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People Judge Your Personality Based On These 7 Small Things

People Judge Your Personality Based On These 7 Small Things

From the moment you meet someone for the first time, you quickly want to assess who the person is and what they represent. This is why you may be on the lookout for certain stable qualities like honesty, kindness and intelligence.

Paying attention to these things may even help you evaluate if you will want to pursue an intimate relationship with this person or not.

Such judgment of character could be helpful on major decisions such as pursuing a romantic relationship, employing an individual or accepting a job offer. Based on these things, this is how people judge your personality and determine who you are and who you might not be.

1. Your handwriting

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    According to a study, the way someone writes and the size of their handwriting can tell you certain things about the person. According to the research which was conducted by the National Pen Company, it is revealed that persons with small handwriting tend to be shy, meticulous and studious while people who were more outgoing tried gaining attention with larger handwriting.

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    Those who take things seriously put more pressure on the pen when they write, while light-handed writers typically tend to be empathetic and are more sensitive.

    2. Your color

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      According to an article on Psychology Today, the color you frequently turn to for clothes or are more akin to says a lot about who you are. People who frequently choose black are sensitive, artistic and attentive to details, while those who love red live life to the fullest and proactive in their endeavors.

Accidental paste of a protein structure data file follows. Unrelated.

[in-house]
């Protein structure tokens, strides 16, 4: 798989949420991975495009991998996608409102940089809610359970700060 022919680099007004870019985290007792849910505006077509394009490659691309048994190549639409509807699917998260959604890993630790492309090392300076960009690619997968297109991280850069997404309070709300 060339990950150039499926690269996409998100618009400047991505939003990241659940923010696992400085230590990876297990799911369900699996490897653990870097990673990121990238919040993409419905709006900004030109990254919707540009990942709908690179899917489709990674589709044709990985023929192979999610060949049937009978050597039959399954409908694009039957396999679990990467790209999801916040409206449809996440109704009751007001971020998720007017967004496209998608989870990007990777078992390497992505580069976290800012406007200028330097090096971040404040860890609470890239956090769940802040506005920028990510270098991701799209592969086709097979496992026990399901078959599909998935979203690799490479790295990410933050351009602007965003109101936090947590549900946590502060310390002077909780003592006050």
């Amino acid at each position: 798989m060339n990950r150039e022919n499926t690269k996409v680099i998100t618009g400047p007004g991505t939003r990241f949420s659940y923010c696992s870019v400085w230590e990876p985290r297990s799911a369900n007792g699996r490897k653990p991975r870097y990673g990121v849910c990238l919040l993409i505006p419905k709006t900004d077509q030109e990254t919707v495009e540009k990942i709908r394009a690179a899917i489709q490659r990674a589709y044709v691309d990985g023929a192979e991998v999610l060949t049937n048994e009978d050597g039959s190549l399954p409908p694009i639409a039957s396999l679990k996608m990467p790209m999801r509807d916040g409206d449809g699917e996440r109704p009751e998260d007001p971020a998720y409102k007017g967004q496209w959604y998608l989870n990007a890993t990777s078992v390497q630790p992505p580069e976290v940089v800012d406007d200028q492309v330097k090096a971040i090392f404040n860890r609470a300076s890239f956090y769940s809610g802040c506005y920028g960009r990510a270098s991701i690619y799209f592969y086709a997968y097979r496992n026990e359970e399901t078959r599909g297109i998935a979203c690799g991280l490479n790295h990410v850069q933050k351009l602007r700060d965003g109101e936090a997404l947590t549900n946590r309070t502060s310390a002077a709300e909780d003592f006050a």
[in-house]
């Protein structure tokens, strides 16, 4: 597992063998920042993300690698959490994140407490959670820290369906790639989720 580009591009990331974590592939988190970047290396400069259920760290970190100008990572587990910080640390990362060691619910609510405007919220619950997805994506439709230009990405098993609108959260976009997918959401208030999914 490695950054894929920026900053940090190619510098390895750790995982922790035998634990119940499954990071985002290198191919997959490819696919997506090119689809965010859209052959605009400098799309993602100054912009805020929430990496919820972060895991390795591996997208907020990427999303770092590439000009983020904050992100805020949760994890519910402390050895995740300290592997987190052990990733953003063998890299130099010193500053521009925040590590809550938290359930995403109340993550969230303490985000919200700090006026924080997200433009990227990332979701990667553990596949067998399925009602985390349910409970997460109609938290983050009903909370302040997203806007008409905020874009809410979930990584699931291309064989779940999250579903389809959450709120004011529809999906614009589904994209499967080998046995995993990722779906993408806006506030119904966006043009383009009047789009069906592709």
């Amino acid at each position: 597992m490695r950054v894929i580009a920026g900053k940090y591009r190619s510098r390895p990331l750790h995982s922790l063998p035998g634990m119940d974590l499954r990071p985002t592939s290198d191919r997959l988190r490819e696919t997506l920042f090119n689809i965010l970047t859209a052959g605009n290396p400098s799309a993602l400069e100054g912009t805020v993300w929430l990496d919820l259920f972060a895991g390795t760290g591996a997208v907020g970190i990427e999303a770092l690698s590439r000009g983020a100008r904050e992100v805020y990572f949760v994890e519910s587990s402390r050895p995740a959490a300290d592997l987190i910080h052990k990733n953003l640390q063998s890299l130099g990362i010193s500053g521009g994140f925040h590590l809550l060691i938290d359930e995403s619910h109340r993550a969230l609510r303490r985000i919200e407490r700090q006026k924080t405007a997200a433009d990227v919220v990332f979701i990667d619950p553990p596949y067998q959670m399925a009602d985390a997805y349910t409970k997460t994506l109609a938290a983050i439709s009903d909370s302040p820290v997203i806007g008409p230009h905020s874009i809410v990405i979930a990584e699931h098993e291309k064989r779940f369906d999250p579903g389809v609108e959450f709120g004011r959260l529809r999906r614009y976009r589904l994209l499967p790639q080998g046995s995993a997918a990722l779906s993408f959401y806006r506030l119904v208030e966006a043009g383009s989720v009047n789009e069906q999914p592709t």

People who love green are loyal and affectionate, while those who love white are organized and logical, and those who have blue as their favorite color are stable, sensitive and are considerate of others.

      3. Biting your nails

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        Certain body-focused repetitive behaviors can say a lot about your personality. How your body reacts to situations, whether by pulling your hair, biting your nails or picking at your skin could elicit impatience, frustration, boredom and dissatisfaction.

        Take nail biting for example. According to a research, it is suggested that those who bite their nails tend to be perfectionists, while also tense and often nervous.

        4. Your shoes

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          According to psychologists, you can correctly judge a person just by looking at their shoes. According to the lead researcher Omri Gillath from the University of Kansas, just by examining the cost, style, color and condition of the shoe, you can be able to guess about 90% of the owner’s personal characteristic such as his or her income, political affiliation, gender, and even age.

          5. Your eyes

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            Your eyes are the mirror to your soul. Your eyes can tell a lot about you, what you are thinking and feeling and if you are either deceitful or loyal. According to studies, people with blue eyes are less agreeable and more likely to be alcoholics than people with darker eyes.

            Another way the eye gives you away is that a lack of steady eye contact would reveal a lack of self-control and a weak will.

            6. Your punctuality

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              How early or late you show up for an appointment or a meeting could form an impression, either negative or positive, about your personality. Being late for an important date means you are creating a negative impression about who you are, while being early for an appointment means you are considerate about other people’s time, and are both mentally organized and self-motivated.

              7. Your handshake

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                It has been discovered that people with a strong handshake exude confidence and reflect a strong and confident character. Such people are also more likely to be extroverted, being expressive of their emotions, and less likely to be placid.

                People with weak handshakes, on the other hand, lack confidence and always tend to want the easy way out of a challenge. Offering a handshake alone could be the different between appearing standoffish or sincerely friendly.

                Featured photo credit: http://www.pixabay.com via pixabay.com

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                Casey Imafidon

                Specialized in motivation and personal growth, providing advice to make readers fulfilled and spurred on to achieve all that they desire in life.

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                Last Updated on December 2, 2018